1. Don’t panic. There are a number of reasons why the IRS might send you a notice. Notices may request payment, notify you of account changes, or request additional information. A notice normally covers a very specific issue about your account or tax return. Most of the time, you can take care of a notice simply by responding to it.

2. Each letter and notice offer specific instructions on what action you need to take. Typically, an IRS notice is about a specific issue, such as changes to your account, regarding your federal tax return or tax account. It may ask you for more information. It could also explain that you owe tax and that you need to pay the amount that is due.

3. If you receive a correction notice, you should review the correspondence and compare it with the information on your tax return. If you agree with the correction to your account, then usually no reply is necessary unless a payment is due or the notice directs otherwise

4. Each notice has specific instructions, so read it carefully because it will tell you what you need to do.

5. If you agree with the notice, you usually don’t need to reply unless it gives you other instructions or you need to make a payment. If you do not agree with the correction the IRS made, a tax professional can help you to prepare a written explanation to send to the IRS of why you disagree and make sure it includes any information and documents the IRS should consider that support your case. You should hear from the IRS within 30 days regarding your correspondence.

6. Most correspondence can be handled without calling or visiting an IRS office. In order for your accountant to handle any issues that arise more quickly, please have a copy of your tax return, as well as any correspondence from the IRS available when you call.

7. Always keep copies of any notices you receive with your other tax records.

8. Be alert for tax scams. The IRS sends letters and notices by mail. The IRS does not contact people by email or social media to ask for personal or financial information.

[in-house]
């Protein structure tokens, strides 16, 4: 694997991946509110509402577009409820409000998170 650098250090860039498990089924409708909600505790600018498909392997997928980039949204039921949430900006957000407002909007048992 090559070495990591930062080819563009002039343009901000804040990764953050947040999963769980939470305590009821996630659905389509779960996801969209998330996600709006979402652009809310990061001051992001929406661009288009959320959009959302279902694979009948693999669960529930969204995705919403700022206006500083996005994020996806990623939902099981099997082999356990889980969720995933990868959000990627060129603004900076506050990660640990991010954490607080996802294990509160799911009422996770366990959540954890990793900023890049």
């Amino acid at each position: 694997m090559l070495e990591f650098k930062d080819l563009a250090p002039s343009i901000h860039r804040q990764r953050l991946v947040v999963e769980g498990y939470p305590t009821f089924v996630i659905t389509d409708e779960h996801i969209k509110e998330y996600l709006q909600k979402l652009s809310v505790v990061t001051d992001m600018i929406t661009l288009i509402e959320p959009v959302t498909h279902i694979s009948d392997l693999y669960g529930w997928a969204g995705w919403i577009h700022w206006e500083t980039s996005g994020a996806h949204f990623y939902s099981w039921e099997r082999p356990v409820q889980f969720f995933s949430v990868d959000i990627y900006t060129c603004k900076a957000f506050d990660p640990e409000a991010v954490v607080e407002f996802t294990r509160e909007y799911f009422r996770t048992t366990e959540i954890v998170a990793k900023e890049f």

If you have received a letter or notice from the IRS and have questions or concerns don’t hesitate to call.

Business Owner’s Accounting Cheat Sheet

You have to know accounting. It’s the language of practical business life.
-Charles Munger, Vice-Chairman of Berkshire Hathaway Corporation

This excellent infographic breaks down the basics of business accounting and why it’s important to have good practices–and a good accountant–in place.

Accounting Cheat Sheet Infographic
Courtesy of: Bplans

Kiplinger’s Wealth-Building Secrets of the Millionaire Next Door

Article and photo selections are being reshared from Kiplinger.

We all know somebody like Mitch, your mass-commuting, brown-bagging coworker who has toiled in accounting for as long as you can remember. Did you know he owns a vacation house at the beach?

Or the McGillicuddy family, who live down the street in a house just like yours. Would you believe they didn’t have to borrow a dime to send their kids to college?

Or Steve, your fellow baritone in the church choir. He just donated how much to help fund the city symphony?!

Call them the invisible rich. How do they do it? Sure, money like that sometimes comes from an inheritance or another fortuitous break, but more often than not, it’s the result of diligence, smart choices and, well, deferred gratification.

The tenets they follow can also put you on the path to financial prosperity and security. Discover how.